Rebuilding Place in the Urban Space

"A community’s physical form, rather than its land uses, is its most intrinsic and enduring characteristic." [Katz, EPA] This blog focuses on place and placemaking and all that makes it work--historic preservation, urban design, transportation, asset-based community development, arts & cultural development, commercial district revitalization, tourism & destination development, and quality of life advocacy--along with doses of civic engagement and good governance watchdogging.

Tuesday, June 28, 2011

Walmart as the neverending story #1

Last night's ANC4B meeting to consider "recommendations" and a resolution on the Walmart in Ward 4 issue was a zoo. As I have said repeatedly, because there is so much animus about Walmart in general, it's almost impossible to deal with the issue, especially because most all of DC's elected officials had been lined up in advance to support Walmart's entry into DC.

This was reflected in the audience, and amongst the Commissioners. Obviously, the people in the area immediately affected who were attending the meeting don't want a Walmart, don't want mixed use, don't want much of anything to happen on the site. There is no question that they will experience a loss in quality of life, even though people elsewhere in the Ward, the ANC, and the city will benefit from more intensive development (particularly mixed use) on that site.

Not a Walmart probably, but imagine a better project than that. However, a better project couldn't be obtained, because of the anti-position on better development previously expressed by residents and the ANC before.

Some of the audience was absolutely enraged. Some of the ANC Commissoners specialize in being obstructive all the time, and many were inconsistent. Still, I felt like the Commissioners, including the Chair, trying to do the right thing are 'saints" for putting themselves out there and being Commisioners in the first place.

1. There was a long resolution with recommendations, without taking a yes/no stand about Walmart.

2. Most people in the audience wanted a "no" vote. They couldn't deal with there not being a yes/no stand.

3. The project is for a site where the zoning classification allows a store like Walmart "as a matter of right" so there is no way that the developer/store cannot be approved by the city. (And it ought to be obvious that Walmart was very much strategic in the sites that they chose, to minimize the ability for their entry to be opposed in terms of zoning laws and regulations. They chose sites that allowed their entry.)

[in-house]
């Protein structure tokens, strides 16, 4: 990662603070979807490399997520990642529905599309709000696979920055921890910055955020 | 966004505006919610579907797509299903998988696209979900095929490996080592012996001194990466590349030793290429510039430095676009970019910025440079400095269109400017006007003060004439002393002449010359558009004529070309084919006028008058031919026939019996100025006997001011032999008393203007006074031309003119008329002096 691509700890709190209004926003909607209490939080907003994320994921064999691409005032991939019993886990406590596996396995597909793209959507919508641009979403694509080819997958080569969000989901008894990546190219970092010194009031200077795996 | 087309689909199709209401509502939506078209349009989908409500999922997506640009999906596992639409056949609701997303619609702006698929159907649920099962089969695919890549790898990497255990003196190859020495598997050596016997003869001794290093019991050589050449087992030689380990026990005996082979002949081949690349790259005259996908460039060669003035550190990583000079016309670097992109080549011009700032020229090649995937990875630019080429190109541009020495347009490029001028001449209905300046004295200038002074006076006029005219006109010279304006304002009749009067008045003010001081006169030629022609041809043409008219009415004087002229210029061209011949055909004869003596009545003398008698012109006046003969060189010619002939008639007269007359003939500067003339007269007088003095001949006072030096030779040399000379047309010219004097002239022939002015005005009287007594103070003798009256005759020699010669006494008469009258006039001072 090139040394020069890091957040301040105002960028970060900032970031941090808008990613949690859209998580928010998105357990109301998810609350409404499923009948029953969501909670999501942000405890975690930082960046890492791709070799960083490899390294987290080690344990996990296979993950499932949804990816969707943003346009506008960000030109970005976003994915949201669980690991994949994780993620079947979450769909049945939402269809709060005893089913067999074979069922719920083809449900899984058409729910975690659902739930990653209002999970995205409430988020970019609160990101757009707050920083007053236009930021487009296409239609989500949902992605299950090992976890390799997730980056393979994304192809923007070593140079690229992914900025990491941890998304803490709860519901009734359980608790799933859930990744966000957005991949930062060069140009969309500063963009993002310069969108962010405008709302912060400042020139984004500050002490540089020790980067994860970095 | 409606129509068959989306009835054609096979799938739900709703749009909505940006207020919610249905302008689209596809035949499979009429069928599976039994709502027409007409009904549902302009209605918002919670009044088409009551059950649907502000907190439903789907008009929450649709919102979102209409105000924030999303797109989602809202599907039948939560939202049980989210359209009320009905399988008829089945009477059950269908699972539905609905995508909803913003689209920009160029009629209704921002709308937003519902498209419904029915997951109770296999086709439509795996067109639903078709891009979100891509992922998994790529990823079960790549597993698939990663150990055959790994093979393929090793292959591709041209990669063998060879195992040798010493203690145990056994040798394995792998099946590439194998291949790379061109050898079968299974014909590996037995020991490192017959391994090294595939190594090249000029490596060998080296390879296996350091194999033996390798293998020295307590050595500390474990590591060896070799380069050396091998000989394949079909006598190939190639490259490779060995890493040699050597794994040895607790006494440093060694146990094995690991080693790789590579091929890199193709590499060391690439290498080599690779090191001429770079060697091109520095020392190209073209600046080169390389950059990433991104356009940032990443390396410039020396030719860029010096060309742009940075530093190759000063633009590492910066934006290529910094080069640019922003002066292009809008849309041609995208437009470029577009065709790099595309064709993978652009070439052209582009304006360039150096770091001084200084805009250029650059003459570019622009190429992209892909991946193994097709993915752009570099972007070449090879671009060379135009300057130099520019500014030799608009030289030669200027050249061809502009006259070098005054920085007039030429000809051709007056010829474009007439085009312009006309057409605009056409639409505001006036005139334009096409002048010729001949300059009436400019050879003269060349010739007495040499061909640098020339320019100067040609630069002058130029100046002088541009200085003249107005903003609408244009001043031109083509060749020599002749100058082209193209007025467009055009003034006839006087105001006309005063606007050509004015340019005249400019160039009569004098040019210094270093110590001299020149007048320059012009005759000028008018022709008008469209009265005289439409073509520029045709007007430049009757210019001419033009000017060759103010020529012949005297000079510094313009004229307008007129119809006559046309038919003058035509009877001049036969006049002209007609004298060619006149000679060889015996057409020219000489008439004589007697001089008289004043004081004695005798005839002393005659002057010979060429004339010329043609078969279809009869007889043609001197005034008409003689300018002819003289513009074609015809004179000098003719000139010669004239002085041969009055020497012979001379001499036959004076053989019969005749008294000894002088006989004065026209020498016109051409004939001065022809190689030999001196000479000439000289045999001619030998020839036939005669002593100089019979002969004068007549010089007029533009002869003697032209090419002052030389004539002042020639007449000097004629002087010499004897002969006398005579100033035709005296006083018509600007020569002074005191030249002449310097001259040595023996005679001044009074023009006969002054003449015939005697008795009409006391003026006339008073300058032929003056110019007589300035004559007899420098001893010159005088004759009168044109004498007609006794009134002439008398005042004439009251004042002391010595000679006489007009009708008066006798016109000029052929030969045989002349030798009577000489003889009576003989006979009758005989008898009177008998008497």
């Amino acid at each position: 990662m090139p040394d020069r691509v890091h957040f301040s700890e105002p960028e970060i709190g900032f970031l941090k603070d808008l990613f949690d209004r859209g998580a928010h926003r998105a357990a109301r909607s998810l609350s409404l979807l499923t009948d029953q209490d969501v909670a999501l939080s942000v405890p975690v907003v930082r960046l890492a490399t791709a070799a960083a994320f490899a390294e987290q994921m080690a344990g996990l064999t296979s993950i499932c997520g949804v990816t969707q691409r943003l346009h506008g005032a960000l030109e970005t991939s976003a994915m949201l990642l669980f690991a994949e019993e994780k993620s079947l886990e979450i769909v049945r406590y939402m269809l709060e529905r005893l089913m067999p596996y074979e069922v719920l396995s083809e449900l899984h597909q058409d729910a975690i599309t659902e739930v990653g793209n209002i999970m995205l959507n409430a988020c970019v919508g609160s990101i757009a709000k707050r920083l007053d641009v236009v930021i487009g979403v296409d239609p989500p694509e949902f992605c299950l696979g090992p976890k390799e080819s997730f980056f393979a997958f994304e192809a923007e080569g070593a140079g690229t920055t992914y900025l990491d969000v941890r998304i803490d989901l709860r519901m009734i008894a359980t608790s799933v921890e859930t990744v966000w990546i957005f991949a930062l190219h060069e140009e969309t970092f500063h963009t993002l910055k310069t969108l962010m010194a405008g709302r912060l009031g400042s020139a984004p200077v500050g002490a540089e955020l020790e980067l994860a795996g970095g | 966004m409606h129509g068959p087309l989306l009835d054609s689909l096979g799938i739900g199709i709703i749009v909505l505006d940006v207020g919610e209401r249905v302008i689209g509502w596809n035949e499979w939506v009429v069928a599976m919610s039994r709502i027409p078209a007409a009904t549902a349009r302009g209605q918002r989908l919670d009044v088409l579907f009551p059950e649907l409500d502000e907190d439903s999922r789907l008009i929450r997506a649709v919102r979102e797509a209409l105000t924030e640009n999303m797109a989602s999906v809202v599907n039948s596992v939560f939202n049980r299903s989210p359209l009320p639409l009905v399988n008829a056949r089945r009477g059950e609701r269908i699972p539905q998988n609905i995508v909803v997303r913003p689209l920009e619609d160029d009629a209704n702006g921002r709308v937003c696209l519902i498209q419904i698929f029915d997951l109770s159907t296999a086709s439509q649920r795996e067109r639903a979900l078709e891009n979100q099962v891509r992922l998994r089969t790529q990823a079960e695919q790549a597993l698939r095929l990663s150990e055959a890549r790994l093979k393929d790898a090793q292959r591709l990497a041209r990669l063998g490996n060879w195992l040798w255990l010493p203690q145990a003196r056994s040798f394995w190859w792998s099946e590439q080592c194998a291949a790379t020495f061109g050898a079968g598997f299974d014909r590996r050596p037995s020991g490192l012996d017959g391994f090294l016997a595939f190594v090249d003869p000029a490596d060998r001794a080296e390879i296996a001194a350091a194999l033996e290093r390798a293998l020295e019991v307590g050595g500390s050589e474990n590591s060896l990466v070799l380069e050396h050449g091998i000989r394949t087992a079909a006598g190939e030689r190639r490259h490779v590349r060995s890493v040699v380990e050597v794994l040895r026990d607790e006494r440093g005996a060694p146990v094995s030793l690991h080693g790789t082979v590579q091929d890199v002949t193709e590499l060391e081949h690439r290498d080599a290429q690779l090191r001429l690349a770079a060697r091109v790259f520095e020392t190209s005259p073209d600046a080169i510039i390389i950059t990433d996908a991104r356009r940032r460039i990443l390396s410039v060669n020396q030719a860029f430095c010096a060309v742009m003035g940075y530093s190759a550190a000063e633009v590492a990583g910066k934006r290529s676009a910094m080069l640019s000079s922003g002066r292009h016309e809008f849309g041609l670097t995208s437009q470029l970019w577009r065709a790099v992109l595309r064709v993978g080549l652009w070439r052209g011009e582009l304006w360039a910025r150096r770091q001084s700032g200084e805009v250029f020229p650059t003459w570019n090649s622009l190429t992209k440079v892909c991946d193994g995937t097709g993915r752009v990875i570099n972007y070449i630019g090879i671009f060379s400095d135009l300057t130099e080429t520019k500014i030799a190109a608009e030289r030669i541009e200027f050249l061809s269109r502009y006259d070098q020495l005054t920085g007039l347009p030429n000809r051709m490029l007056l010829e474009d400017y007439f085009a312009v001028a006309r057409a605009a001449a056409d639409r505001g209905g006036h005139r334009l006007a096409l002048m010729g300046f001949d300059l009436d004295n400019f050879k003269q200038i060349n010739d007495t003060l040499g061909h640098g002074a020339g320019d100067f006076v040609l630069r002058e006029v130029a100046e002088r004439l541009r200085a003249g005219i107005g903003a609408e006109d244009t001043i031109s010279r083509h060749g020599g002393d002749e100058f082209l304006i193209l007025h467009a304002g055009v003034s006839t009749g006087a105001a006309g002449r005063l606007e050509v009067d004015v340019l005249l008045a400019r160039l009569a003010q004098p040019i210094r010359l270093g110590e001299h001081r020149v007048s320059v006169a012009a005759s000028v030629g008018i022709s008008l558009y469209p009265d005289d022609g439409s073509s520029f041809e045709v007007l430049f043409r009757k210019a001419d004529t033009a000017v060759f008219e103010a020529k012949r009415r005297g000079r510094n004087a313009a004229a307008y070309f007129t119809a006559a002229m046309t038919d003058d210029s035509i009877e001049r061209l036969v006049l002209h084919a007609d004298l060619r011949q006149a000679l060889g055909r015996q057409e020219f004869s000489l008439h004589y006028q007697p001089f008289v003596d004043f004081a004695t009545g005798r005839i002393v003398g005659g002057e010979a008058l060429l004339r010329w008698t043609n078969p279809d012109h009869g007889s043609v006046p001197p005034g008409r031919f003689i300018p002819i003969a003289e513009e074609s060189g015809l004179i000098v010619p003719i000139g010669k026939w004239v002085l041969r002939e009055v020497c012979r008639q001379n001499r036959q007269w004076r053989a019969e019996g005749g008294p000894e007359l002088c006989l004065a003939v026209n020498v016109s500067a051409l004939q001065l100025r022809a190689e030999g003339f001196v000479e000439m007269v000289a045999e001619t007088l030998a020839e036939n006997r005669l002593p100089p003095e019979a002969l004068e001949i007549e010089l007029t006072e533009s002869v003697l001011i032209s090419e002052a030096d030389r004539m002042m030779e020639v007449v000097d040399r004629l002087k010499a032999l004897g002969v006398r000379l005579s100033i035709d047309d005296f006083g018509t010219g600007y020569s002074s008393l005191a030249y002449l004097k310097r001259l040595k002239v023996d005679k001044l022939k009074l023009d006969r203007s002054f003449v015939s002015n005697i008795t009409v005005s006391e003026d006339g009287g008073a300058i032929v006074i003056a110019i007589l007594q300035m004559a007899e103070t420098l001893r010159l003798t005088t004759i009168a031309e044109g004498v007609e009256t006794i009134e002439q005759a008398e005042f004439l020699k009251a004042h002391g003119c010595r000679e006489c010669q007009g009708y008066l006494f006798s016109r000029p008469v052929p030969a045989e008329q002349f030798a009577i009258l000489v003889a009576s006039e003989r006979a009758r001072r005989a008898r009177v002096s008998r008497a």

4. Most people don't seem to understand what matter of right means or how the zoning process works.

5. The Large Tract Review process isn't about yes or no, except in extraordinary situations which don't apply in this case. It's about "yes, but also do X." Like that book titled Getting to Yes about negotiating.

(It is possible to change the zoning of a tract under the LTR process, but the zoning has to be found in error as a result of the review process. There is no way such a result could obtain in this situation.) The Large Tract Review process is about providing another level of review, not super detailed or extraordinary, focused on making sure major issues aren't missed.

6. In a real way, this process sets up ANCs like 4B for massive failure, because they are made out to be the last hope/good guy/bad guy about "Walmart" while Mayor Gray, Council Chairman Kwame Brown, and Councilmembers like Harry Thomas and Muriel Bowser get a pass.

Mayor Gray should have been up there taking the hits. Instead, it was our neighbors, as Commissioners, getting bruised.

7. When a project like this gets put on the table, ANCs and the community need a massive amount of assistance as a type of community organizing, in order to be able to deal.

Such assistance isn't really available from or provided by the Office of Planning, the Mayor's Office, the City Council generally, individual Councilmembers specifically, or other agencies.

They all just focus on the legal aspects of the process. And it's pretty disjoint. Most of the interaction with developers and government agencies happens in private meetings. Since the key elected officials are in the Walmart camp already, for the most part agencies find their "hands tied" and they can't be too demanding or creative, because they don't have the support of the Mayor.

8. And the various public meetings with citizens groups and the developer/tenant aren't so well organized that they can deal substantively with the issues in the depth that is required.

E.g., there should have been an all weekend "charrette", with professional facilitators, etc., a long time ago, instead of the continuous somewhat substance-less public dog and pony show.

9. I'm not saying that ANC4B did everything right last night. But they needed help that they maybe didn't see that they needed. Plus they should have had another public hearing or two before this vote, although it probably wouldn't have mattered in terms of the audience last night.

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